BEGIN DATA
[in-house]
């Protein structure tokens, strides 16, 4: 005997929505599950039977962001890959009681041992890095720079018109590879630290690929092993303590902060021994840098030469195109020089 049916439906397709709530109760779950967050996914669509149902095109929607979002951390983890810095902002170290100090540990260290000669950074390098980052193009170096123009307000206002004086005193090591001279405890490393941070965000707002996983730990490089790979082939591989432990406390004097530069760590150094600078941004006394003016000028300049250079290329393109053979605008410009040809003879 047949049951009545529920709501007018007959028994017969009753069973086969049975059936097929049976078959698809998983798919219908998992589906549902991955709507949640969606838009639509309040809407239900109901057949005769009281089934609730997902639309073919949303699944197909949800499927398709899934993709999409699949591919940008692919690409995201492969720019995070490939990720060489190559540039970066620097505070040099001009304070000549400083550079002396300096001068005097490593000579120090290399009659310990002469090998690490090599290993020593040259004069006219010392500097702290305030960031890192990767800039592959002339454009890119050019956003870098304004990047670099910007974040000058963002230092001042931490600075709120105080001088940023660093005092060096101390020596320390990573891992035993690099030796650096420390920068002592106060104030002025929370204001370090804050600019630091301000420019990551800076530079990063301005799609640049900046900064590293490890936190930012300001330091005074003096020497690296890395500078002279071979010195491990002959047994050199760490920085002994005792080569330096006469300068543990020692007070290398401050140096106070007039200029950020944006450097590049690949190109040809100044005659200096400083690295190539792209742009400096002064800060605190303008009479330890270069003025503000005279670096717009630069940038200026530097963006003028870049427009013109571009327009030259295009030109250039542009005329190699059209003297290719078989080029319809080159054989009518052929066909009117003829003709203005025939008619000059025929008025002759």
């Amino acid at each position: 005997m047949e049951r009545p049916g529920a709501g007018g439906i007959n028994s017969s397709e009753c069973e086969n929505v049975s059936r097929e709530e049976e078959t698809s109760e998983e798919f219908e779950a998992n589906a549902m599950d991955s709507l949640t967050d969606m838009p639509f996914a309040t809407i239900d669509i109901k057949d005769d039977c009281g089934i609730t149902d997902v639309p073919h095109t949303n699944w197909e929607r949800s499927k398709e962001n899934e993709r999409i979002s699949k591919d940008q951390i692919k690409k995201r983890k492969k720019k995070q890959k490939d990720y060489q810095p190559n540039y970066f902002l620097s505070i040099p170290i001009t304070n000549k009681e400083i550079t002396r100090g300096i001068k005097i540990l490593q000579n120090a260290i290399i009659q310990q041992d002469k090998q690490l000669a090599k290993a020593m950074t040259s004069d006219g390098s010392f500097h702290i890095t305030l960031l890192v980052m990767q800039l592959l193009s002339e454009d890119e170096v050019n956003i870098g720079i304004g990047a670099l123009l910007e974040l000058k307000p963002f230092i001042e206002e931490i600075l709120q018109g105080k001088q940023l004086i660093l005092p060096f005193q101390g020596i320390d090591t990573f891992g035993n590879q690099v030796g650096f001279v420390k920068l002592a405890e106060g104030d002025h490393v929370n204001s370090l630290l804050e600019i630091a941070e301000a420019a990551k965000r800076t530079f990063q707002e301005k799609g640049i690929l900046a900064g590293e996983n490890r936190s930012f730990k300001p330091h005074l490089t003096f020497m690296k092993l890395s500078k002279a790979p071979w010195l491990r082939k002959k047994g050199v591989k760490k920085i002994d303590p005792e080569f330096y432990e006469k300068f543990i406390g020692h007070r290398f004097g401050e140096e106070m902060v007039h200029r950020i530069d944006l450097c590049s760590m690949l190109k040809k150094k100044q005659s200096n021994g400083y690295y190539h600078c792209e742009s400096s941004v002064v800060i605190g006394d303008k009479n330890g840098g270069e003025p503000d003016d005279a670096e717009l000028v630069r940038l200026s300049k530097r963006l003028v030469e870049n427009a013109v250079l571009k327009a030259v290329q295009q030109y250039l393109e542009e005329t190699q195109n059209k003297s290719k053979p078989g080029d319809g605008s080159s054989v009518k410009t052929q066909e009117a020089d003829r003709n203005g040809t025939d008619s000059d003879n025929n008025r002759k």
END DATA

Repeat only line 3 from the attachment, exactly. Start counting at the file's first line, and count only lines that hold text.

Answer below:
């Amino acid at each position: 005997m047949e049951r009545p049916g529920a709501g007018g439906i007959n028994s017969s397709e009753c069973e086969n929505v049975s059936r097929e709530e049976e078959t698809s109760e998983e798919f219908e779950a998992n589906a549902m599950d991955s709507l949640t967050d969606m838009p639509f996914a309040t809407i239900d669509i109901k057949d005769d039977c009281g089934i609730t149902d997902v639309p073919h095109t949303n699944w197909e929607r949800s499927k398709e962001n899934e993709r999409i979002s699949k591919d940008q951390i692919k690409k995201r983890k492969k720019k995070q890959k490939d990720y060489q810095p190559n540039y970066f902002l620097s505070i040099p170290i001009t304070n000549k009681e400083i550079t002396r100090g300096i001068k005097i540990l490593q000579n120090a260290i290399i009659q310990q041992d002469k090998q690490l000669a090599k290993a020593m950074t040259s004069d006219g390098s010392f500097h702290i890095t305030l960031l890192v980052m990767q800039l592959l193009s002339e454009d890119e170096v050019n956003i870098g720079i304004g990047a670099l123009l910007e974040l000058k307000p963002f230092i001042e206002e931490i600075l709120q018109g105080k001088q940023l004086i660093l005092p060096f005193q101390g020596i320390d090591t990573f891992g035993n590879q690099v030796g650096f001279v420390k920068l002592a405890e106060g104030d002025h490393v929370n204001s370090l630290l804050e600019i630091a941070e301000a420019a990551k965000r800076t530079f990063q707002e301005k799609g640049i690929l900046a900064g590293e996983n490890r936190s930012f730990k300001p330091h005074l490089t003096f020497m690296k092993l890395s500078k002279a790979p071979w010195l491990r082939k002959k047994g050199v591989k760490k920085i002994d303590p005792e080569f330096y432990e006469k300068f543990i406390g020692h007070r290398f004097g401050e140096e106070m902060v007039h200029r950020i530069d944006l450097c590049s760590m690949l190109k040809k150094k100044q005659s200096n021994g400083y690295y190539h600078c792209e742009s400096s941004v002064v800060i605190g006394d303008k009479n330890g840098g270069e003025p503000d003016d005279a670096e717009l000028v630069r940038l200026s300049k530097r963006l003028v030469e870049n427009a013109v250079l571009k327009a030259v290329q295009q030109y250039l393109e542009e005329t190699q195109n059209k003297s290719k053979p078989g080029d319809g605008s080159s054989v009518k410009t052929q066909e009117a020089d003829r003709n203005g040809t025939d008619s000059d003879n025929n008025r002759k």